Hepatic and other medical disorders of alcoholism: from pathogenesis to treatment.
Department of Medicine, Mount Sinai School of Medicine, Bronx Veterans Affairs Medical Center, New York 10468, USA.
The medical risks of moderate and excessive alcohol consumption are reviewed. Current knowledge of metabolism of alcohol, including effects of moderate amounts, on hepatic metabolism and toxicity is summarized, with an evaluation of the relationship between the level of consumption and its effects on nutrients (including retinoids, carotenoids and folate), liver disease and other medical complications of alcoholism, including cardiovascular diseases and cancer. Putative benefits are also considered. Promising therapeutic approaches evolving from newly gained insight in the pathogenesis of medical complications of alcoholism are outlined.
First-time admissions with alcohol-related medical problems: a 10-year follow-up of a national sample of alcoholic patients.
Piette JD. Barnett PG. Moos RH.
Center for Health Care Evaluation, Department of Veterans Affairs Palo Alto Health Care System, Menlo Park, California 94025, USA.
OBJECTIVE: We estimated the rate of first-time hospital admission over 10 years with alcohol-related medical problems among a large national sample of patients with diagnosed alcohol abuse disorders. METHOD: We identified a nationwide cohort of all patients (N = 46,680) discharged in 1980 from all Department of Veterans Affairs (VA) medical centers with alcohol-related diagnoses. Two comparison cohorts also were identified: patients with musculoskeletal disorders (N = 18,231) and a random sample of nonalcoholic patients (N = 45,204). Using secondary databases, ICD-9-CM coded diagnostic information was collected for all VA inpatient admissions these patients experienced over the decade following their index hospitalizations. Admission rates within age strata and age/race standardized rates were computed. Adjusted rate ratios were estimated using Poisson regression. RESULTS: Alcoholic patients were at substantial risk of admission for multiple medical disorders. Admission rates varied for patients of different ages. Those who were between 50 and 59 years of age during their index hospital stay were at the highest risk of admission with an alcohol-related medical disease over the subsequent decade. CONCLUSIONS: The admission rates for these medical disorders among alcoholic patients provide an important baseline estimate of individual patients' risk profiles and may help providers set priorities among diagnostic tests.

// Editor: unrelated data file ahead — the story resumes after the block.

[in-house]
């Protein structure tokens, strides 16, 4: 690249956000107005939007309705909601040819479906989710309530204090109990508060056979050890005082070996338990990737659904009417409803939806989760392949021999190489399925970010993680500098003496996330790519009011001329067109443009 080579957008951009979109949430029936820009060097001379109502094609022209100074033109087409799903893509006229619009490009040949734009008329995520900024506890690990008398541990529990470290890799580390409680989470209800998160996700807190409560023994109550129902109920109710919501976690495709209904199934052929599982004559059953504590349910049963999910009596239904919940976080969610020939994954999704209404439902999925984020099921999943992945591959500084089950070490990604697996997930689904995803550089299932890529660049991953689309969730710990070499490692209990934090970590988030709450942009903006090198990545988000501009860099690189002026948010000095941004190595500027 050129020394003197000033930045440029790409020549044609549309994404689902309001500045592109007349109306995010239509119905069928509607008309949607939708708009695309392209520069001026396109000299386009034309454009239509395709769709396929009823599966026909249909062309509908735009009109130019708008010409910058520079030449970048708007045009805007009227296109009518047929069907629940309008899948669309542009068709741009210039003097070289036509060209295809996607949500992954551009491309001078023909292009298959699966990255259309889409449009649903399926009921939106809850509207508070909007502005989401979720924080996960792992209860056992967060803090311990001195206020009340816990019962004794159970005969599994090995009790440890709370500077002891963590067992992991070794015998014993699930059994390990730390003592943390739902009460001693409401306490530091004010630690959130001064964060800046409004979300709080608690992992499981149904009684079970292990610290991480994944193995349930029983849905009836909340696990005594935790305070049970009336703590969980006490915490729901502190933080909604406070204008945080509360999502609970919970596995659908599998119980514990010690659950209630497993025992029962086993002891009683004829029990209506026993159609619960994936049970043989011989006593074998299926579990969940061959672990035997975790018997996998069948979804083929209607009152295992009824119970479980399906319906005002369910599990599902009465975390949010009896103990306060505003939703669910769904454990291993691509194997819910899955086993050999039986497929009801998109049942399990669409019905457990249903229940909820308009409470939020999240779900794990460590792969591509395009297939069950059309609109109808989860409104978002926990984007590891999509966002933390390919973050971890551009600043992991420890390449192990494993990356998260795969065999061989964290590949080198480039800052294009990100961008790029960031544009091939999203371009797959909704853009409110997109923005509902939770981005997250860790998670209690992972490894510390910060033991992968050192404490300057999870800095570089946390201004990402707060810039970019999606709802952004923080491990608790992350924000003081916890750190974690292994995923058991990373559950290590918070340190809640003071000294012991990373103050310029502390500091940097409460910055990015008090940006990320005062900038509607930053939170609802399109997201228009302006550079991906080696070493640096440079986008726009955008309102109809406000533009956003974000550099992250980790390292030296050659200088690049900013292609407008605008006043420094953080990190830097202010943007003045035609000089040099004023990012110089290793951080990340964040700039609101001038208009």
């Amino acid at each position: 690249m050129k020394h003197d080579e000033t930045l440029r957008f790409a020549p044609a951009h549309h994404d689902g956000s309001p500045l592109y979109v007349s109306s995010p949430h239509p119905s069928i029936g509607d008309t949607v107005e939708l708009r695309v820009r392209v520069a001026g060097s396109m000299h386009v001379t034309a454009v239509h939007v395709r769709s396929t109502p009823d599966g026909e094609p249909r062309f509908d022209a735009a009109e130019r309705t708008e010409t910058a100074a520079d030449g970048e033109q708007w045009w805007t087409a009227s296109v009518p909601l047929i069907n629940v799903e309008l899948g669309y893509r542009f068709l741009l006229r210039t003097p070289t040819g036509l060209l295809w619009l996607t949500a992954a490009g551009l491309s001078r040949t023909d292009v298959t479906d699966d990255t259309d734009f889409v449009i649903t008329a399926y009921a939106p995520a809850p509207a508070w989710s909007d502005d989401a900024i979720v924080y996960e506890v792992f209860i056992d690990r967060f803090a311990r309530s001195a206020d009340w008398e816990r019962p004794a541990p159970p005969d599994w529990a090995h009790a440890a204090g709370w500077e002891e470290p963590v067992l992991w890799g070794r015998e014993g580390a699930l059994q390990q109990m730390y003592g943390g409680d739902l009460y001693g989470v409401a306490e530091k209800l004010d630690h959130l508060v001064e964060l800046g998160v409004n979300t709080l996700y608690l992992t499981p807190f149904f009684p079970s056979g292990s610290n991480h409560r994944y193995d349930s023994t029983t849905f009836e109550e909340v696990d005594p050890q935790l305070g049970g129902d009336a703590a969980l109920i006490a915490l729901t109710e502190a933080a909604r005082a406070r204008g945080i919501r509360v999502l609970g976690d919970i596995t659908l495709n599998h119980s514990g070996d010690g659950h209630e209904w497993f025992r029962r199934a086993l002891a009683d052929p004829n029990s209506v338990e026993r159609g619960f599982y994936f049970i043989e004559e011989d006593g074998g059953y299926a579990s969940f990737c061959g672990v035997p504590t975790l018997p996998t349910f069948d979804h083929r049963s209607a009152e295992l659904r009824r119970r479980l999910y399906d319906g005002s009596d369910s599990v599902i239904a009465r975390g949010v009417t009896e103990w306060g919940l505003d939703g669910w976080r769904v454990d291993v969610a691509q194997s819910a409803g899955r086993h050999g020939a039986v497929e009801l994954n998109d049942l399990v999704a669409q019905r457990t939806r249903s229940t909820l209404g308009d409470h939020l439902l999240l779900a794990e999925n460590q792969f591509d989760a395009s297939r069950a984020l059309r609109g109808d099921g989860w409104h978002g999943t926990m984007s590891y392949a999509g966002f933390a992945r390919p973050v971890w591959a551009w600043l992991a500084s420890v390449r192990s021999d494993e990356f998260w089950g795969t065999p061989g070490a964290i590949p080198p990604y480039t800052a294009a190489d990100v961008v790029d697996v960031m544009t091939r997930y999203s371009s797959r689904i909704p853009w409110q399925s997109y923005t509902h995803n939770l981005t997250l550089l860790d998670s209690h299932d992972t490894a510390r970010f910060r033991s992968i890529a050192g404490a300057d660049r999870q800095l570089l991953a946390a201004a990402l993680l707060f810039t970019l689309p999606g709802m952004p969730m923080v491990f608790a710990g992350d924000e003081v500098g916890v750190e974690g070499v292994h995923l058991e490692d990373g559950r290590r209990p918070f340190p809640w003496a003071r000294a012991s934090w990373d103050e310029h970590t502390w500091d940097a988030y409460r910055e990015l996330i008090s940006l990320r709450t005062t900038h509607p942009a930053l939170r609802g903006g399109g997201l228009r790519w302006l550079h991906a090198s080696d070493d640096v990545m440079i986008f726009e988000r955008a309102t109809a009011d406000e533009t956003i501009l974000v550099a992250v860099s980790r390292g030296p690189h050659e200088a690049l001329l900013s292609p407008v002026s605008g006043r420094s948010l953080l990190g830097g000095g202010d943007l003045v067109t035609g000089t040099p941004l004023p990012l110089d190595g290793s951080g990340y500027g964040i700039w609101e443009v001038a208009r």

Changes in liver cirrhosis death rates in different countries in relation to per capita alcohol consumption and Alcoholics Anonymous membership.
Smart RG. Mann RE. Suurvali H.
Addiction Research Foundation, Toronto, Ontario, Canada.
OBJECTIVE: This study examines how trends in liver cirrhosis relate to per capita alcohol consumption and Alcoholics Anonymous (AA) membership in 33 countries between 1965 and 1991. It was expected that reductions in liver cirrhosis deaths seen in many countries would be related to both decreased consumption and increased AA membership. METHOD: Data on liver cirrhosis death rates, alcohol consumption and AA membership were gathered from a variety of international sources. The data were analyzed with regression analyses (Ordinary Least Squares). RESULTS: Cirrhosis deaths and alcohol consumption levels were positively related in all analyses. In two of the four analyses, the negative relationship between cirrhosis deaths and AA group rates was marginally significant. CONCLUSIONS: Liver cirrhosis rates were strongly related to alcohol consumption and showed some relationship to AA group rates. The modest impact of AA may be due to the weakness of the true relationship but also to incompleteness in the cirrhosis and AA data in some countries.